Why Lizzie Borden Still Fascinates Us #zombie #horror
This year marks the 125th anniversary since 32-year-old spinster Lizzie Borden supposedly killed her father, Andrew Borden, and her stepmother, Abby Durfee Borden, yet the crime continues to be as fascinating as ever.
Countless books continue to be published offering various reasons for the crime. Was she insane? Was it a crime of passion? Was it a crime of opportunity or greed?
Or was it something else?
In writing my book, Lizzie Borden, Zombie Hunter, I took the unique approach that Lizzie did indeed commit the crime… because she had no other choice.
After looking at the autopsy reports and records, I realized that there was another plausible reason as to why she would have committed such a vicious crime. Why else would someone repeatedly hit the victims in the head—except that they had become zombies?
Crime, of course, is no laughing matter, but given the distance of the crime in the past, it does allow different interpretations. Then, like now, many find it hard to believe that a woman of her status—unmarried Sunday School teacher, daughter of an upstanding citizen—could or would do such a horrific thing. The crime was bloody and vicious. Could a woman do that? Possibly, but the jury of men declared her not guilty.
No evidence directly linking Lizzie to the crime was ever found or revealed. No forensic tests proved her guilt. Even today, no proof of her guilt has been uncovered.
It was a crime based on circumstantial evidence, with Lizzie being the only one home except for the maid, who claimed to be sleeping upstairs after washing windows. An uncle had been visiting, but had already left. Could he have snuck back into the house unseen? Maybe. A mysterious man had been heard arguing with Mr. Borden days before. A possible killer? Maybe.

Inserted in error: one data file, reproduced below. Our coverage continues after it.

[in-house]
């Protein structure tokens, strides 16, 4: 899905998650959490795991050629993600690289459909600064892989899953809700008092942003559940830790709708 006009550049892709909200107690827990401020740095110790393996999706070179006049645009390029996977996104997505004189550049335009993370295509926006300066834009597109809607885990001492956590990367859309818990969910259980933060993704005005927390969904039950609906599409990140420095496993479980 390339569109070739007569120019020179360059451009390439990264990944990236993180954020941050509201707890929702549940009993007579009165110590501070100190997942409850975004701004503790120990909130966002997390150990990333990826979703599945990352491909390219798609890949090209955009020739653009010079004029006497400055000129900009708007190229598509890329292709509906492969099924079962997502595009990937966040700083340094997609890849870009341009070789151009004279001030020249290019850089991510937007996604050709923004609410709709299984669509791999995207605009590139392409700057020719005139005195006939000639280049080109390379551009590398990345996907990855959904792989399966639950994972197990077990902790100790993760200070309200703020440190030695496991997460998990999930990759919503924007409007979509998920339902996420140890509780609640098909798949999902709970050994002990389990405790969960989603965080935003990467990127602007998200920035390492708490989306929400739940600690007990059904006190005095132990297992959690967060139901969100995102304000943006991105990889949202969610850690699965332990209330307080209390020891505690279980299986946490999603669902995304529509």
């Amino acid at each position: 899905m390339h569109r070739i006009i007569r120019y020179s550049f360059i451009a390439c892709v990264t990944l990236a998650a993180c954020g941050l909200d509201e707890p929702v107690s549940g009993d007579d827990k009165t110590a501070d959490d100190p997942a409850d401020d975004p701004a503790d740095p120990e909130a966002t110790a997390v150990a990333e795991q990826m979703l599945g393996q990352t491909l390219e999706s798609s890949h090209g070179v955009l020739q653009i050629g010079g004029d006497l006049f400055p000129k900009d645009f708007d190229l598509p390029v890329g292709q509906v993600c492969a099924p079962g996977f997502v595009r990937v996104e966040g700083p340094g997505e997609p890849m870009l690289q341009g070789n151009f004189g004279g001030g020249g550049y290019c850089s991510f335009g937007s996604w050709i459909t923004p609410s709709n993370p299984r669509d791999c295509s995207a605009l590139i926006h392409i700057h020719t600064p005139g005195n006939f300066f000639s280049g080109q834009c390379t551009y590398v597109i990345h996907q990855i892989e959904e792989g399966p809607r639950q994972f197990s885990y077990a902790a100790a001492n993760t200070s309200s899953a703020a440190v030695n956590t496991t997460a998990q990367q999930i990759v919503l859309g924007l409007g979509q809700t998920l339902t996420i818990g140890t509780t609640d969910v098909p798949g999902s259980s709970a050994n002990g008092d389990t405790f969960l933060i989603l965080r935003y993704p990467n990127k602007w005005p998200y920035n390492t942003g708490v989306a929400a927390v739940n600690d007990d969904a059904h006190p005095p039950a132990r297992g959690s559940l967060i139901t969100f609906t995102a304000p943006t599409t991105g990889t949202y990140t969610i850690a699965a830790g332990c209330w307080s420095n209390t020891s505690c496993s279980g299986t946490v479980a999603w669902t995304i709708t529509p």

Most likely it was a combination of the jurors being unable to believe that Lizzie could do such a thing, and the lack of evidence that allowed her to go free.
But even if Lizzie was declared not guilty, she served a lifetime sentence. By choosing to continue living in her hometown, she soon learned that society passed its own sentence. She became a social pariah, ending up living alone when even her sister, for whatever reason, moved out. They never reconciled.
In recent years, investigators have found traces of blood running down the walls of the former Borden home (now the Lizzie Borden B&B Museum)—and in the cellar. Evidence of her cleaning herself off as has been suggested? Sadly, we may never know.
That mystery, however, is part of what has kept her name alive for generation after generation. And it has kept fiction and nonfiction writers continuing to find new solutions or reasons for the crime.--C.A. Verstraete
One hot August morning in 1892, Lizzie Borden picked up an axe and murdered her father and stepmother. Newspapers claim she did it for the oldest of reasons: family conflicts, jealousy and greed. But what if her parents were already dead? What if Lizzie slaughtered them because they’d become zombies? Thrust into a horrific world where the walking dead are part of a shocking conspiracy to infect not only Fall River, Massachusetts, but also the world beyond, Lizzie battles to protect her sister, Emma, and her hometown from nightmarish ghouls and the evil forces controlling them.